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 1997 Season Review

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Ravens Section

NFL Section

  Last Call Brings Baltimore Down

Ravens Helmet By Ken Denlinger
Washington Post Staff Writer
Monday, December 22, 1997; Page D8

CINCINNATI, Ohio, Dec. 21 – The Baltimore Ravens had one last chance to beat the Cincinnati Bengals today and avoid last place in the AFC Central for the second straight year. But reserve running back Priest Holmes touched the ball about a yard too soon on an onside kick he controlled with 99 seconds left and the Bengals won, 16-14.

The Ravens (6-9-1) argued that Holmes was beyond the 10 yards required for the Ravens to gain possession. The officials ruled otherwise—that he fielded the ball about nine yards from where Matt Stover kicked it and then landed across the line. Television replays seemed to verify their call.

"I knew it was close," Holmes said. "In my mind, I was over the line."

Holmes had that opportunity because quarterback Eric Zeier drove the Ravens 59 yards in eight plays, one of them a 37-yard catch-and-run by wide receiver Michael Jackson on fourth and 11. Then, he hit tight end Eric Green in the end zone from the Cincinnati 12.

That surge came immediately after the Bengals (7-9) had stretched their lead to 16-7 on a 77-yard touchdown pass from Boomer Esiason to open wideout Darnay Scott. Doug Pelrey, who earlier had kicked a 44-yard field goal, hit the left upright with his extra-point try.

After the Bengals struggled early in the season, Esiason replaced Jeff Blake as the starting quarterback, helping the Bengals win four of their past five games. Esiason, 36, completed 63 percent of his passes for 1,357 yards, 11 touchdowns and 2 interceptions in the five games he started.

The Ravens were familiar with down-to-the-wire drama for most of the season. Six of their losses were by 15 points—and Coach Ted Marchibroda said, "I think there’s a bright future for this football team."

However, half of Baltimore’s victories were by six points.

The Ravens allowed Esiason to strike early—and late—with touchdown passes. The first, an eight-yard pass to tight end Marco Battaglia, came on the opening possession and ended a 77-yard drive in which Battaglia also beat rookie safety Ralph Staten on a 34-yard completion.

"I had a late read," Staten said of Battaglia breaking free on the right side of the end zone. "I tried to make up for it, but was too late."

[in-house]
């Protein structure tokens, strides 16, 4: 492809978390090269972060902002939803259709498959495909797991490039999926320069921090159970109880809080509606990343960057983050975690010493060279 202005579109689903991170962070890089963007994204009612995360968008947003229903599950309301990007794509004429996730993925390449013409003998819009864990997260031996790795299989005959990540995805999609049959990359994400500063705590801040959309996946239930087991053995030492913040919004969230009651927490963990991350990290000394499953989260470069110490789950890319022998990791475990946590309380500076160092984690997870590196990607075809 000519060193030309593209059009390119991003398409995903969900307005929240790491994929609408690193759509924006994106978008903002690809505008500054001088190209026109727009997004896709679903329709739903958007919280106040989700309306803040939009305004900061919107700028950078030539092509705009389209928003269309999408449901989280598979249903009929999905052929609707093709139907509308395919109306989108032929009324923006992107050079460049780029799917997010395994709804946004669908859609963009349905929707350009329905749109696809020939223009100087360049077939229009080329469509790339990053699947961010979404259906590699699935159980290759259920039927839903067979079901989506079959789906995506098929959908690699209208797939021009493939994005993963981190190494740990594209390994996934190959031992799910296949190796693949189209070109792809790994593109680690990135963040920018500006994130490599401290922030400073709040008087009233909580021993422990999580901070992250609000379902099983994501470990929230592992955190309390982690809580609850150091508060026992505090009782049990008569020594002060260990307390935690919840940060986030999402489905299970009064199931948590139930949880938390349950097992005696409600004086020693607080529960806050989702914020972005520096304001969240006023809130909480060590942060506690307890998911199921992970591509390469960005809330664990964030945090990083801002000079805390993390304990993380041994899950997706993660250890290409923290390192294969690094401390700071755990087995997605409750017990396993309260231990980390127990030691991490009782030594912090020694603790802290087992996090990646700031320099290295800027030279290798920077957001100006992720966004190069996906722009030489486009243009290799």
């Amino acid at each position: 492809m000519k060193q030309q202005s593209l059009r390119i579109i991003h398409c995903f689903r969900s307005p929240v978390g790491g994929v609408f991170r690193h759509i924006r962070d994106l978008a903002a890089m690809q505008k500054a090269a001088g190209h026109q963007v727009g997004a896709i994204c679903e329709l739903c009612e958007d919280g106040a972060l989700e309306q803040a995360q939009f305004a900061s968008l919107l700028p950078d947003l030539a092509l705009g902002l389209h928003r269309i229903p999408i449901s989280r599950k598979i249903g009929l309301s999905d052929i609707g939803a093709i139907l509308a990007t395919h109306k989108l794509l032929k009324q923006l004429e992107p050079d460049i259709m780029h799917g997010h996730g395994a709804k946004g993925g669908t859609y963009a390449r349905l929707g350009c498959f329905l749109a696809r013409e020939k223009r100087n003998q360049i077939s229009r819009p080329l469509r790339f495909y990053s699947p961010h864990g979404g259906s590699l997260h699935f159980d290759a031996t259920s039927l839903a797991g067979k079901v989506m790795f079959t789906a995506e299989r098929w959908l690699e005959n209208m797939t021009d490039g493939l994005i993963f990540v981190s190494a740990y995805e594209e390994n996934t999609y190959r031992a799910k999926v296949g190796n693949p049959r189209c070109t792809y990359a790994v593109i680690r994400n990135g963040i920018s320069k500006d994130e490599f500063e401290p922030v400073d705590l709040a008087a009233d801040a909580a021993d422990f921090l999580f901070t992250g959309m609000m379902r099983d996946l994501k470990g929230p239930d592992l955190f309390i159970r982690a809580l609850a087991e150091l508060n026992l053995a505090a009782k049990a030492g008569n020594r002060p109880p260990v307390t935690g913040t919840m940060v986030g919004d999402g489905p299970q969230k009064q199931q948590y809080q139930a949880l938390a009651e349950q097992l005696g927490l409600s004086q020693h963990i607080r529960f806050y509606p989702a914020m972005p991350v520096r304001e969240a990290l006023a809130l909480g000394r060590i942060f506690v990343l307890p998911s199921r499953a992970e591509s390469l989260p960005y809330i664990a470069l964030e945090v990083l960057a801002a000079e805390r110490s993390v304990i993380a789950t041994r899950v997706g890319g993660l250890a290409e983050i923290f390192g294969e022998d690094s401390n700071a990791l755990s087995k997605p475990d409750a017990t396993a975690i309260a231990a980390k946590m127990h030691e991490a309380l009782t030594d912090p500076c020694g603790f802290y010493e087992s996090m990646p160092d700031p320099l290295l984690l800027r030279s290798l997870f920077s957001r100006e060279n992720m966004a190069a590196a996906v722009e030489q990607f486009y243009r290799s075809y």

Staten and the other rookie safety, Kim Herring, were involved in the winning play, the 77-yard pass to Scott. As Esiason was eluding the Ravens’ rush, Scott took advantage of some hesitation by Staten, broke free about midfield and caught the pass in stride. Herring was supposed to provide help.

"A misread and no reaction," Baltimore defensive coordinator Marvin Lewis said. "Sometimes, you get lucky and the quarterback can’t see that far. Not so with Boomer."

Zeier (28 of 41 for 349 yards) and wideout Derrick Alexander had a similar play in an 83-yard completion that tied the game at 7 with 10 minutes 2 seconds left in the third quarter. Zeier escaped a rush and, near the line of scrimmage, hit Alexander at about the 30. Reserve cornerback Jimmy Spencer fell just before Alexander caught the pass, and safety Bo Orlando couldn’t make the tackle a few yards later.

The positive Baltimore offensive plays were countered by seven sacks and several penalties. Pro Bowl left tackle Jonathan Ogden was beaten for one of the sacks and also was flagged once for holding.

"I’m not commenting on that [stuff] right now," Ogden said.

Zeier suffered his first loss in three starts since moving ahead of Vinny Testaverde. During those games, he has completed 58 of 97 passes for 855 yards and seven touchdowns. He has not been intercepted.

"But he’s a little young yet," said Marchibroda, alluding to Zeier having started just seven games during his three-year career.

When asked if there would be open competition at quarterback during training camp, Marchibroda said, "I’m not sure."

Zeier said: "The stats are secondary. You always want to win. I’ll work as hard as I can to get better."

Individually, two Ravens achieved impressive season-long goals. With 48 yards in receptions, 25 yards on punt returns, 44 yards on kickoff returns and a 24-yard run from scrimmage on a reverse, Jermaine Lewis went more than 2,000 yards in all-purpose production.

Also, Alexander went more than 1,000 yards in receptions for the second straight year. A free agent, Alexander said he was "hopeful" about signing with the Ravens.

Running back Bam Morris also is a free agent who wants to return to the Ravens. "But that’s not up to me," he said.

© Copyright 1997 The Washington Post Company

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